Meet Johanna C Castillo-Rodrigez, a lover of nature, culture, and languages, backyard gardener, raising multicultural and multilingual children. Supporting families in South Florida to have families that are conscious, multicultural and green!! Proud Latina Mom!

  1. Tell us a little about yourself and your family.

My name is Johana. I am Mama Tortuga. I was born and raised in Colombia. My mother had to immigrate after my father died. After that, I stayed with my grandparents for 6 years until when she was able to bring me to the United States. Here I met my partner for life, Francisco from Honduras. We decided after having a relationship for 5 years, we got married!!

Now, we are raising two children in a completely different culture and style of life from the one both of us were raised in. We love nature and simple living. We believe in living a life where we can be respectful with everyone and protect nature. We also believe in the power of community and the power of being ourselves!

  1.   Which cities have your lived in/ visited in your lifetime? Which is your favorite?

I really like where we live right now, which is South Florida, US. When I was a child I lived in a place called Aguazul which is in the East part of Colombia, a zone called “Los Llanos”. But I love mountains. I grew up surrounded by mountains in a city called Bogota.

  1.   What do brought you to what you do?

Definitely, being a mother. When I became a mother, that made me think about the kind of world I wanted to have for them and the community I wanted to have. Also, raising them to be multilingual citizens of the world!

  1.   What is one aspect in raising multicultural children do we need to be MOST aware of .

At this time, we need to grasp the historical baggage of our cultures, countries of origin and the dangerous trend of being oblivious to it. I believe that in not acknowledging our problems we are bind to repeat toxic patterns. Raising multicultural children in an increasing global society makes many people that haven’t heal and grasp those historical fears and pains, very afraid of others. Sadly, the white supremacists agenda masked by nationalistic points of view is really putting all of us in danger. It is a worldwide spread disease that we need to address.

Accepting the Historical Baggage of Our Cultures

  1.   What is one personal challenge you have overcome growing up?

Fear. I grew up in a very violent time and my family was constantly full of fear. I am choosing to live a life free of fear to make my own decisions and also allow my children to do the same regardless the circumstances.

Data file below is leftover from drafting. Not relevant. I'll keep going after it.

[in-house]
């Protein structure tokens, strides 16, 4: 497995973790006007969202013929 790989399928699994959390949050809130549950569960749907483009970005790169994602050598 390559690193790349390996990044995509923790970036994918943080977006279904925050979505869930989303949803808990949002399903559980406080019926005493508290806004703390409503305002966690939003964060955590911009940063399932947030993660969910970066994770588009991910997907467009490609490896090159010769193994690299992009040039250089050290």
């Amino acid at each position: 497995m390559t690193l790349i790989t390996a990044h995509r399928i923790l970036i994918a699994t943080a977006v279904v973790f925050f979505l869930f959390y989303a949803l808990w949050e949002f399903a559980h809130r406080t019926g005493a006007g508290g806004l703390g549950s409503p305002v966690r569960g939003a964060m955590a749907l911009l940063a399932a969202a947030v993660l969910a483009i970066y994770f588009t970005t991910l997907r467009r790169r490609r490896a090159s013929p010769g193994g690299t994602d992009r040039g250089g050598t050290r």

1.   Share with us two parenting hacks that have made life easy.

A relationship with your child is the most important ever. We can’t have a healthy relationship with our children if we don’t heal ourselves. That is one thing we need to work on every day. Think about it as a garden. You need to water it every day.

  1.  What projects are you working on next?

I am continually working on many local projects of activism and support to parents and families in my community. Right now, I am supporting different initiatives to support immigrants and refugees in Palm Beach County and also, supporting multilingualism in my community. Also, raising the consciousness around human and nature rights.

Also, right now, I am having a series of IG Lives, presenting community friends from around the world that are making a positive change in the world! #mamatortugacommunityfriends

  1.  What is one thing piece of advice you would give to children?

Be yourself and nature is your best friend. Learn from nature and play!

  1.  Tell us three things that are on your bucket list?

Visit Japan and get into an onsen. Watch the Aurora Borealis. See a world of World Peace.

  1.  What 3 books/movies  would you say changed your life?

This is a hard one!! But 3 of my favorite all time books:

The Little Prince by Antoine de Saint-Exupery, Pax by Sara Pennypacker and The Book of Forgiving by Desmond Tutu and his daughter, Mpho Tutu.

Movies: On the Way to School, The Embrace of the Snake, Ready Player One, 50 First Dates.

  1. Do you have any freebies for our readers?

Yes!! I have a series of Latinamerican Women that Transcended, study guide in English and Spanish

You can follow Johanna here —